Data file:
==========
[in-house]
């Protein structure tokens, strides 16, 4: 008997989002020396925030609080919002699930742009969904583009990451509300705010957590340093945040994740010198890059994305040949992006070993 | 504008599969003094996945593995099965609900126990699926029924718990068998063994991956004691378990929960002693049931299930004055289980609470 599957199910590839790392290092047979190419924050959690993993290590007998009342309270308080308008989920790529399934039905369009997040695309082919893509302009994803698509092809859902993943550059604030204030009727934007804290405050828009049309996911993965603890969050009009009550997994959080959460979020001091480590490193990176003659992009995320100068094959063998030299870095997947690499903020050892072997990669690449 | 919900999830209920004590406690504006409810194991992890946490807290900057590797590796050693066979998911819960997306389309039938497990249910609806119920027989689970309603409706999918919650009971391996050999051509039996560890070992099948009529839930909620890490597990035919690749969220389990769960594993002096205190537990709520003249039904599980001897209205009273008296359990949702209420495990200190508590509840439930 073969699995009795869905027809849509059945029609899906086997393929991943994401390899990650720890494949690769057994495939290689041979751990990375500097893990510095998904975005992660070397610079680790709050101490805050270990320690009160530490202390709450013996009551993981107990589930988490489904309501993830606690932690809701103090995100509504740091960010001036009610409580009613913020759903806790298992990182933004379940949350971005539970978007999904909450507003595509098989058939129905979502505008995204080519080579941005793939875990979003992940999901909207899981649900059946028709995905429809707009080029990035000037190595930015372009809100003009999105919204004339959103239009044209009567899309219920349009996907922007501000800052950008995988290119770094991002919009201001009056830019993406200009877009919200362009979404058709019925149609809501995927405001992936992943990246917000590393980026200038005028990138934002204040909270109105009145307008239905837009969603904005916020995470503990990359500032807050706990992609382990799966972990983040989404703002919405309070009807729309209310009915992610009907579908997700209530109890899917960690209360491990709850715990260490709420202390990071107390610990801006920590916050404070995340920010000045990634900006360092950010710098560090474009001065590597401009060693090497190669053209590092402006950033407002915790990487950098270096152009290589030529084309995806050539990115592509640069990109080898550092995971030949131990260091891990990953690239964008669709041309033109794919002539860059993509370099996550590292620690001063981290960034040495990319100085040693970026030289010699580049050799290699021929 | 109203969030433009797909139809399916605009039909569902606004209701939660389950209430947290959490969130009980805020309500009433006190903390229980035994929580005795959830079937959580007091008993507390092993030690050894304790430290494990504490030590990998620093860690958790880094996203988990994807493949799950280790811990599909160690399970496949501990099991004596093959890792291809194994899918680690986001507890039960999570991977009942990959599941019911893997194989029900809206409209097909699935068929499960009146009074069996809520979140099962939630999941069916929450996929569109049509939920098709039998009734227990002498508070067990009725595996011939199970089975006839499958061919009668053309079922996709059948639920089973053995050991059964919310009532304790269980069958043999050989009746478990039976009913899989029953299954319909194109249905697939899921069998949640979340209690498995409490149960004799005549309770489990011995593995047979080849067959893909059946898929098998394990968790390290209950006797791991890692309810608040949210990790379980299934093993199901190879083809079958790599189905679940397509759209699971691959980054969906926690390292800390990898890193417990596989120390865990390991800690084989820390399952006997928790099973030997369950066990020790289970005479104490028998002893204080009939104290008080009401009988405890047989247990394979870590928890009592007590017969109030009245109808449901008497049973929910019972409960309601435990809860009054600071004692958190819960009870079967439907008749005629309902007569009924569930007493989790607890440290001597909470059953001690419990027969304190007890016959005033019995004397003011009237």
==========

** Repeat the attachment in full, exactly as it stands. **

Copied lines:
[in-house]
């Protein structure tokens, strides 16, 4: 008997989002020396925030609080919002699930742009969904583009990451509300705010957590340093945040994740010198890059994305040949992006070993 | 504008599969003094996945593995099965609900126990699926029924718990068998063994991956004691378990929960002693049931299930004055289980609470 599957199910590839790392290092047979190419924050959690993993290590007998009342309270308080308008989920790529399934039905369009997040695309082919893509302009994803698509092809859902993943550059604030204030009727934007804290405050828009049309996911993965603890969050009009009550997994959080959460979020001091480590490193990176003659992009995320100068094959063998030299870095997947690499903020050892072997990669690449 | 919900999830209920004590406690504006409810194991992890946490807290900057590797590796050693066979998911819960997306389309039938497990249910609806119920027989689970309603409706999918919650009971391996050999051509039996560890070992099948009529839930909620890490597990035919690749969220389990769960594993002096205190537990709520003249039904599980001897209205009273008296359990949702209420495990200190508590509840439930 073969699995009795869905027809849509059945029609899906086997393929991943994401390899990650720890494949690769057994495939290689041979751990990375500097893990510095998904975005992660070397610079680790709050101490805050270990320690009160530490202390709450013996009551993981107990589930988490489904309501993830606690932690809701103090995100509504740091960010001036009610409580009613913020759903806790298992990182933004379940949350971005539970978007999904909450507003595509098989058939129905979502505008995204080519080579941005793939875990979003992940999901909207899981649900059946028709995905429809707009080029990035000037190595930015372009809100003009999105919204004339959103239009044209009567899309219920349009996907922007501000800052950008995988290119770094991002919009201001009056830019993406200009877009919200362009979404058709019925149609809501995927405001992936992943990246917000590393980026200038005028990138934002204040909270109105009145307008239905837009969603904005916020995470503990990359500032807050706990992609382990799966972990983040989404703002919405309070009807729309209310009915992610009907579908997700209530109890899917960690209360491990709850715990260490709420202390990071107390610990801006920590916050404070995340920010000045990634900006360092950010710098560090474009001065590597401009060693090497190669053209590092402006950033407002915790990487950098270096152009290589030529084309995806050539990115592509640069990109080898550092995971030949131990260091891990990953690239964008669709041309033109794919002539860059993509370099996550590292620690001063981290960034040495990319100085040693970026030289010699580049050799290699021929 | 109203969030433009797909139809399916605009039909569902606004209701939660389950209430947290959490969130009980805020309500009433006190903390229980035994929580005795959830079937959580007091008993507390092993030690050894304790430290494990504490030590990998620093860690958790880094996203988990994807493949799950280790811990599909160690399970496949501990099991004596093959890792291809194994899918680690986001507890039960999570991977009942990959599941019911893997194989029900809206409209097909699935068929499960009146009074069996809520979140099962939630999941069916929450996929569109049509939920098709039998009734227990002498508070067990009725595996011939199970089975006839499958061919009668053309079922996709059948639920089973053995050991059964919310009532304790269980069958043999050989009746478990039976009913899989029953299954319909194109249905697939899921069998949640979340209690498995409490149960004799005549309770489990011995593995047979080849067959893909059946898929098998394990968790390290209950006797791991890692309810608040949210990790379980299934093993199901190879083809079958790599189905679940397509759209699971691959980054969906926690390292800390990898890193417990596989120390865990390991800690084989820390399952006997928790099973030997369950066990020790289970005479104490028998002893204080009939104290008080009401009988405890047989247990394979870590928890009592007590017969109030009245109808449901008497049973929910019972409960309601435990809860009054600071004692958190819960009870079967439907008749005629309902007569009924569930007493989790607890440290001597909470059953001690419990027969304190007890016959005033019995004397003011009237």